The Distance to High-Velocity Cloud Complex M
Washington DC and Seattle WA—January 12, 2023. Traditional studies have placed High Velocity Clouds (HVCs) at great distances, in the Galactic halo and beyond. However new research suggests that the distance to HVC Complex M may be much closer—only 150 pc. These findings appear in a paper entitled “The Distance to High-Velocity Cloud Complex M,” that has been accepted for publication in the Astrophysical Journal and presented at the 241st Meeting of the American Astronomical Society held in Seattle, Washington in January 2023.
The debate over the origin of HVC complexes goes back to the early days of radio astronomy in the 1960s. HVCs are concentrations of hydrogen gas with velocities that are not consistent with the regular rotation of the Milky Way Galaxy. Some HVC complexes could have been part of another galaxy that was disrupted by a close encounter with the Milky Way. Others may have been ejected from the Galaxy and are only now falling back.
In principle, a star behind an HI cloud might show HVC absorption features, but a star in front would not. If the distances to the stars are known, the cloud should lie between them. This seemingly straightforward method is complicated by the relatively recent understanding that the HI gas is filamentary. Thus, the assumption of homogeneity over the entire radio beam for a feature with a cloud-like appearance does not seem to hold up. In fact, warnings against using a non-detection to constrain the distance have now appeared in the literature. As a result, the traditional absorption line studies can provide a well-defined upper limit but not a lower limit to the distance.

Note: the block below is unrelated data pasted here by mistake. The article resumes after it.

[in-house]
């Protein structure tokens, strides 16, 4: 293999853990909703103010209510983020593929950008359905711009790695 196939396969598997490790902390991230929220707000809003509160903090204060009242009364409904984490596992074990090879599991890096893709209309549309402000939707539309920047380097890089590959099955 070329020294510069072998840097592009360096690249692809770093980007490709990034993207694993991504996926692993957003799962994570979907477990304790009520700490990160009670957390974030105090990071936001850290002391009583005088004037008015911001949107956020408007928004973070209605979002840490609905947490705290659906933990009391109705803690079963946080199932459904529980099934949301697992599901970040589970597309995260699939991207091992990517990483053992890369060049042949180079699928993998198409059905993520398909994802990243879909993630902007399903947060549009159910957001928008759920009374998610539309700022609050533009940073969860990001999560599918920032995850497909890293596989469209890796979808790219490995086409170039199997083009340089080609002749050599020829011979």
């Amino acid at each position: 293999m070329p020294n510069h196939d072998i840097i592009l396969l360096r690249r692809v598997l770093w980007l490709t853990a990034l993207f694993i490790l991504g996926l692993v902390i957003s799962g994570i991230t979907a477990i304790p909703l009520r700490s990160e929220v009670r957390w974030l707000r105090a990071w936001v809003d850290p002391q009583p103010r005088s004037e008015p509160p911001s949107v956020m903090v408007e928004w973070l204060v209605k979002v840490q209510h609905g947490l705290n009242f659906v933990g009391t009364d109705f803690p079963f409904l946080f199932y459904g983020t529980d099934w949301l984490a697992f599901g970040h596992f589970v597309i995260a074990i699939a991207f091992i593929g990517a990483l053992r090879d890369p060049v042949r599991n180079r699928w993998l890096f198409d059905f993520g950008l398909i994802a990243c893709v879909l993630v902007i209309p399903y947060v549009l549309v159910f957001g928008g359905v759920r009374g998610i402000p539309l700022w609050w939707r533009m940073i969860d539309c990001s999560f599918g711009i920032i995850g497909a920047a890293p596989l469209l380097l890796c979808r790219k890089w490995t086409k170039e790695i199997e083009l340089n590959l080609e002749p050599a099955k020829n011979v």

Even the customary naming of various HI structures can be confusing as data quality improves. What appeared to be isolated “clouds” in maps from old surveys might now be seen as parts of filaments as sensitivity, resolution, and dynamic range improve. New results show that the well- known HVCs designated as MI, MIIa, and MIIb, which appeared as clouds in earlier studies are, rather, local density concentrations or line-of-sight enhancements in a long, twisted filament that arcs across the sky (see figure).
“These new surveys of interstellar hydrogen are such an improvement,” said Gerrit Verschuur, the lead author on the paper who has been studying HVCs for much of his career. “It’s the quality of the data that motivated us to take a new look at the old HVC problem.”
The data are from the l21-cm galactic neutral atomic hydrogen survey taken with the 100-m telescope in Effelsberg, Germany. MI is traveling faster than the surrounding gas. Recently, at least astronomically speaking, it caught up with and began interacting with/crashing into/passing through the arched filament of Complex M.
“If this is the case, we can use our distance to MI to bootstrap the distance to Complex M,” said Joan Schmelz, an astronomer at USRA and a co-author on the paper. “Both are much closer than previously thought - about 150 pc away.”
If the distance to the Complex M is 150 pc, then the mass is about 120 solar masses. If the original energy source were a supernova, this mass would be a combination of the matter from the explosion as well as gas swept up as the blast wave moved through interstellar space. The energy implied using the observed line-of-sight velocity, -85 km/s, is 8.4 × 1048 ergs. Integrating over 4π steradians, the total energy for a spherically symmetrical explosion is estimated to be 1.9 × 1050 ergs, well within the energy budget of a typical supernova.
The remaining neutron star would be the smoking gun required to prove the supernova model, but without a bright binary companion, a pulsar signature, or mass transfer, it would be all but invisible to us. As a result, other explanations for the larger-scale distribution of anomalous- velocity hydrogen are still very much in play, but the distance to Complex M gets us one step closer to unravelling the longstanding HVC mystery.
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